Researchers Develop FBEB – a Unique Microbial Energy Production Method

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PHOTO DATE: 01-05-11 LOCATION: Bldg. 37 Photo Description: Lab Technician David Arneson streaks bacterial cultures in the Microbiology Lab in Building 37 WORK ORDER: 00065-BS__MICROBIOGORIDE_01-05-11 PHOTOGRAPHER: BILL STAFFORD

For the survival of all living things, reproduction is essential, for which they extract energy from surroundings. For generations, it was believed that there were only two methods for all living organisms to generate energy required for cellular metabolism but now researchers have formulated a third method called Flavin-based Electron Bifurcation (FBEB). This finding is more of a discovery rather than an invention as FBEB is actually an ancient form of energy generation that attracted nominal exploration in the past, owing to its distinct nature.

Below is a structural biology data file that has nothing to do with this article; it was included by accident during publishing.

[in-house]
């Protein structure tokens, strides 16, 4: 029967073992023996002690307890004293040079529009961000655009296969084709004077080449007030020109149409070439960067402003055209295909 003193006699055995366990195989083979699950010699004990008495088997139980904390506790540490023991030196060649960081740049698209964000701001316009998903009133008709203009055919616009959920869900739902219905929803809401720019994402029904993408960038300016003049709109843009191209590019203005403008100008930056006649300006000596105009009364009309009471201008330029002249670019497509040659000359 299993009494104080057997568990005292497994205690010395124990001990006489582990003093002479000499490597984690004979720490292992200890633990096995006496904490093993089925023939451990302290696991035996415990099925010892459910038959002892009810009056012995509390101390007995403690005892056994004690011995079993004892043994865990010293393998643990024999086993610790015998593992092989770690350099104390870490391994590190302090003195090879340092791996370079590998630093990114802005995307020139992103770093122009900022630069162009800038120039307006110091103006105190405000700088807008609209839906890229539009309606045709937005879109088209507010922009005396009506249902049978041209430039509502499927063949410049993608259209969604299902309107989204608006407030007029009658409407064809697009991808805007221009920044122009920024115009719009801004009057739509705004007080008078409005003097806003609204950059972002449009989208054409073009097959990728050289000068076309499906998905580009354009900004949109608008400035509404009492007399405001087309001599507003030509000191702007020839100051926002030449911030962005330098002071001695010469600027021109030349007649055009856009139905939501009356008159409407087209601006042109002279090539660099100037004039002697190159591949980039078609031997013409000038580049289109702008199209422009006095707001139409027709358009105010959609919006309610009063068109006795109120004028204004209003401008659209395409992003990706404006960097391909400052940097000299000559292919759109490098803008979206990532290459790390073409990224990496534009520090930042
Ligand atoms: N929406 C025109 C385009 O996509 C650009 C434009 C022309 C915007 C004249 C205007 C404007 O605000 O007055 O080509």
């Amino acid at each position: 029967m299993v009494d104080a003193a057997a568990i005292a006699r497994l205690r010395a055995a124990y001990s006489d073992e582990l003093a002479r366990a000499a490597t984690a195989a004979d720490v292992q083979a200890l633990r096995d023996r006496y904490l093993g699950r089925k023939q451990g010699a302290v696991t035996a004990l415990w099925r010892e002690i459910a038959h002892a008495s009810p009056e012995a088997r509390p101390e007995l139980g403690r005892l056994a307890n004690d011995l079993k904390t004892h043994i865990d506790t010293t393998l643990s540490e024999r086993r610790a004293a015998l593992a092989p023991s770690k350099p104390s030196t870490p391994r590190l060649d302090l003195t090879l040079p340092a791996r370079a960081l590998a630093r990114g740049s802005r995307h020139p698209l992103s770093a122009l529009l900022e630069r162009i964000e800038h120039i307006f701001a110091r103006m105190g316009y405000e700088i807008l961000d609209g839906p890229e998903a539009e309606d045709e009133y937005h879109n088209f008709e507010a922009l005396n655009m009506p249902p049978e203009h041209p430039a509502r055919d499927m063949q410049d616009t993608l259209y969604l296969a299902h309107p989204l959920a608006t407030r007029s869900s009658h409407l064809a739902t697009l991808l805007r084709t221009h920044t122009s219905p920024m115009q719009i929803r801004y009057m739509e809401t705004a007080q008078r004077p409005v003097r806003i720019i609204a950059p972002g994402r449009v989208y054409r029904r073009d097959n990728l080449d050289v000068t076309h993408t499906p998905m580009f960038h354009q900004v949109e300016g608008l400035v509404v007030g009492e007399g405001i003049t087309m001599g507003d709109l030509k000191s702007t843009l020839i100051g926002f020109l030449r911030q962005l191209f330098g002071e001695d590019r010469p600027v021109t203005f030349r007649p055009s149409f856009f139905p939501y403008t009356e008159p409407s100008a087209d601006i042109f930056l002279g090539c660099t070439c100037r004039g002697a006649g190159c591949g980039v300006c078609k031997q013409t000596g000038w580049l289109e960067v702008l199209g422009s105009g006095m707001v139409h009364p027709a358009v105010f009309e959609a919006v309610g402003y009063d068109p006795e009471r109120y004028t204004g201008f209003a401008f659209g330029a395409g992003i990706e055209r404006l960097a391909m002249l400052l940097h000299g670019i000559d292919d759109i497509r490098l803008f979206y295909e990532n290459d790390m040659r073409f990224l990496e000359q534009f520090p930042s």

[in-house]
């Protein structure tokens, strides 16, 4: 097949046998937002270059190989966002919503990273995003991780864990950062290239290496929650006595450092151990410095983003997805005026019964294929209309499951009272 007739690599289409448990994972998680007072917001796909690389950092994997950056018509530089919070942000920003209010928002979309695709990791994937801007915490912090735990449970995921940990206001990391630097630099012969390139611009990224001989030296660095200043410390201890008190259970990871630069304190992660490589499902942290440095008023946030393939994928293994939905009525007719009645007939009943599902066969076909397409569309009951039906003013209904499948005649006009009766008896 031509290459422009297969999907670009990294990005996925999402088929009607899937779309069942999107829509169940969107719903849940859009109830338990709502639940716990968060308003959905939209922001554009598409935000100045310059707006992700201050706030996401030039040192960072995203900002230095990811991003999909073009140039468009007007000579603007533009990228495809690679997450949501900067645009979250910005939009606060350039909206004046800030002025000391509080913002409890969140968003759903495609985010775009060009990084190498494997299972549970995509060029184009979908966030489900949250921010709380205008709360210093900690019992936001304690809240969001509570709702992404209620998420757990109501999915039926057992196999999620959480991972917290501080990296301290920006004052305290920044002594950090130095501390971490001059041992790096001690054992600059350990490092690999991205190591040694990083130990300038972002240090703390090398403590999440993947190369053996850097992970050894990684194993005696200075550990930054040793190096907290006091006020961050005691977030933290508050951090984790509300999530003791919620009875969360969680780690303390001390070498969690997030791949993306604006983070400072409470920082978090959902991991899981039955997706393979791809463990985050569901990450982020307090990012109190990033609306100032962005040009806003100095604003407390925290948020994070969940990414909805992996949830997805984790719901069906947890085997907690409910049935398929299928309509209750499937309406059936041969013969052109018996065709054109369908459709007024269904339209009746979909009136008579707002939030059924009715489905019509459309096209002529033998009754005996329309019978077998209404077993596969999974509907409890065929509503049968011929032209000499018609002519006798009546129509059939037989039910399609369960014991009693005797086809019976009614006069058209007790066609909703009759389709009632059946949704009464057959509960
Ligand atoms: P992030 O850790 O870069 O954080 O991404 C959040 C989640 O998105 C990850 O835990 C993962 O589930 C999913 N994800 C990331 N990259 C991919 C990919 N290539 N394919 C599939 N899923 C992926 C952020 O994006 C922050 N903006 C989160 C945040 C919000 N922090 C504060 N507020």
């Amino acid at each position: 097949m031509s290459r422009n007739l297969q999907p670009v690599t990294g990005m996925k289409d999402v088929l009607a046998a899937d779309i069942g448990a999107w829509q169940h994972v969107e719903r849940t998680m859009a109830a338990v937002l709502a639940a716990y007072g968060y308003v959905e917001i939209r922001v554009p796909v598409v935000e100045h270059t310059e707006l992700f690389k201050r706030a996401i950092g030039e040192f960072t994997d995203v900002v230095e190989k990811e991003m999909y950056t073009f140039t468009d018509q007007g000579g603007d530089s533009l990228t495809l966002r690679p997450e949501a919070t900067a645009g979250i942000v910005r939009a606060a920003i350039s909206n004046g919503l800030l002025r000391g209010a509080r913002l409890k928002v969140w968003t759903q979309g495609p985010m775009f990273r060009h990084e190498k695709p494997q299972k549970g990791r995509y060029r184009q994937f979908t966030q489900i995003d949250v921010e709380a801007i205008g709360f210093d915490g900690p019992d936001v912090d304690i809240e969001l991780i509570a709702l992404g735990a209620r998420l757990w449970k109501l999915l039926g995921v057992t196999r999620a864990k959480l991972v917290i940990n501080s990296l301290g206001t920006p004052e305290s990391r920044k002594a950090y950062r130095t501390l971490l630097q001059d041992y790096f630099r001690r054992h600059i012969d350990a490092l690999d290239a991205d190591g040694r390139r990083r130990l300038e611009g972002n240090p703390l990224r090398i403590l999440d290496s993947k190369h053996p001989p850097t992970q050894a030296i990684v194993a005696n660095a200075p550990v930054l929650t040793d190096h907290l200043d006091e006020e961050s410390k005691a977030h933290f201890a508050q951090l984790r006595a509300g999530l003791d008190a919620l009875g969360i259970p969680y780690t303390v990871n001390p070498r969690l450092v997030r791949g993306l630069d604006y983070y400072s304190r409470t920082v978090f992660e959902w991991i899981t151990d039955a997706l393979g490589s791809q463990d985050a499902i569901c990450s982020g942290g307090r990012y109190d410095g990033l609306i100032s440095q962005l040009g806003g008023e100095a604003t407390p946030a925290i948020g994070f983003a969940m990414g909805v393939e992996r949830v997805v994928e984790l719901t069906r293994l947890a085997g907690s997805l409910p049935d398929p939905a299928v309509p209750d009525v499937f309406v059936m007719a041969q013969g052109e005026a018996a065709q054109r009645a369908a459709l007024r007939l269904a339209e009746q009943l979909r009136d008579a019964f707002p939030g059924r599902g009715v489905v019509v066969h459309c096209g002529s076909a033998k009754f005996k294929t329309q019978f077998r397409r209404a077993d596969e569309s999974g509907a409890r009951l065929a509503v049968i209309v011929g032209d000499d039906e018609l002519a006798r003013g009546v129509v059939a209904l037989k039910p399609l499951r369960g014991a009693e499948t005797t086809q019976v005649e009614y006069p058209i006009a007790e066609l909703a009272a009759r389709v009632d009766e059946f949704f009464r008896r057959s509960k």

Venturing into Unknown Features of Catalytic Mechanism led to Discovery

The researchers at the Biological Electron Transfer and Catalysis (BETCy) Energy Frontier Research Center, Montana, U.S., have gained critical and comprehensive insights on how FBEB functions. Among the most important detections is the ability of flavin molecule to generate two volumes of energy from a single precursor compound. While the first volume performs a common chemical reaction, the second one is substantially more energetic in terms of performing more challenging chemistry and forms a high-energy compound. Coupling these two reactions helps in conserving energy which was otherwise wasted.

Unique Flavin the Key Player

Flavin-based electron bifurcation aids the enzyme in executing energy conserving chemistry, and the process is much stronger than any other that have been studied thus far. According to a lead researcher, one of the most profitable result of FBEB is fewer by-products from catalytic processes, which often cause extra money to industries. The possibilities with FBED is unlimited, hinting at making better products in future such as chemicals, hydrogen gas, and fuel.

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